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How soon could Las Vegas Valley run out of land for new homes?

Updated June 14, 2024 - 4:32 pm

A Las Vegas research firm report estimates the Las Vegas Valley could run out of land to build houses in as little as eight years, causing some industry leaders to support a federal lands bill to make more desert land available for development.

Tina Frias, chief executive officer for the Southern Nevada Home Builders Association, said the findings should be a catalyst for keeping the area’s housing stock within a healthy equilibrium of supply and demand.

“At the end of the day, from a homebuilding perspective, we need more land. So it’s important for us to have the land to develop in the first place,” Frias said in response to the data from Applied Analysis.

Clark County confirmed to the Las Vegas Review-Journal that the federal government owns 88 percent of all land in the county, and the Bureau of Land Management manages more than half of that. The BLM’s Southern Nevada district confirmed that it manages 2.6 million acres alone in Clark County. The BLM recently sold 505 acres to a local developer for $55 million who is planning a 3,000-plus master planned community close to Red Rock Canyon.

Gov. Joe Lombardo recently endorsed the bipartisan Accelerating Appraisals and Conservation Efforts Act from Rep. Susie Lee, D-Nev., in an attempt to cut through federal red tape regarding accessing land for development.

“Nevada families deserve access to attainable housing — and that begins with eliminating governmental barriers to development,” Lombardo said in a statement.

A spokesperson for the BLM’s Southern Nevada district said the Southern Nevada Public Land Management Act — which was originally passed in 1998 — directed the BLM to sell public lands within specifically designated boundaries in the Las Vegas Valley. To date, almost 44,000 acres have been “disposed” within the boundary through sales, leases and patents, the spokesperson, and another 27,000 acres of land is still available for disposal.

‘Housing crisis’ driving up prices

Numerous real estate experts and analysts told the Review-Journal that a lack of available land and government bureaucracy are some of the main reasons the valley is now in a “housing crisis” that is driving up real estate prices.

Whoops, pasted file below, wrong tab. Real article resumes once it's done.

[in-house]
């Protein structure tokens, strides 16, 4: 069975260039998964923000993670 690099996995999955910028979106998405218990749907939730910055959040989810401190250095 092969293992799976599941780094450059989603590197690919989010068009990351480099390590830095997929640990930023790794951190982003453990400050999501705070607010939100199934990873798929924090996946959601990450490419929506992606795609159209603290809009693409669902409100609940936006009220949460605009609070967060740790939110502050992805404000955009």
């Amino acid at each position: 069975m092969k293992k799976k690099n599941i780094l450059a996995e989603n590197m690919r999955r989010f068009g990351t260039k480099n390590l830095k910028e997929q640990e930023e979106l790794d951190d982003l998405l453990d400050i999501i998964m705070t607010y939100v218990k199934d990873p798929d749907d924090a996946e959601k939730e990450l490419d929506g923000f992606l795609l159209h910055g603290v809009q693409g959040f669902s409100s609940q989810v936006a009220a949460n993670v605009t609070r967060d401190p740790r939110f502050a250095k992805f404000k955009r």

Nicholas Irwin, a UNLV assistant professor of economics and researcher at the Lied Center for Real Estate, said the valley’s population is projected to continue to grow, so the need for more developable land is paramount.

“We need to keep building new houses in general, increasing supply is the best way to tamp down prices or at least prevent rampant price appreciation,” he said.

Redfin estimates the median home price in the valley is up 9.2 percent from this time last year to $435,000. This means home prices have essentially gone up $100,000 in the past three years, while sales have rapidly declined.

Brian Gordon, a principal at Applied Analysis, said developing an adequate supply of housing is an issue that’s not going away anytime soon.

“The fact that people are still continuing to move into the Las Vegas Valley would suggest there’s a continued demand for housing,” he said. “And that’s in spite of the fact that mortgage rates remain elevated and a substantial number of people are continuing to remain in place given the elevated cost of borrowing today relative to where it was just a few years ago.”

Frias said the valley housing stock comes down to the three L’s: lumber, labor and land. She cited a scarcity regarding land as a major issue, saying so many people got into homes during the pandemic, when interest rates were incredibly low, and now they are content to sit on the properties they purchased, which takes them out of the resale stock.

“Right now we are in a pretty unique circumstance. Buyers are sitting on homes that have interest rates that are 4 percent or lower, and they are not likely to give up that interest rate, so that impacts inventory. And so with a lack of inventory and higher mortgage rates than they were a few years back, it makes it difficult to align housing options with consumer demand.”

Contact Patrick Blennerhassett at pblennerhassett@reviewjournal.com.

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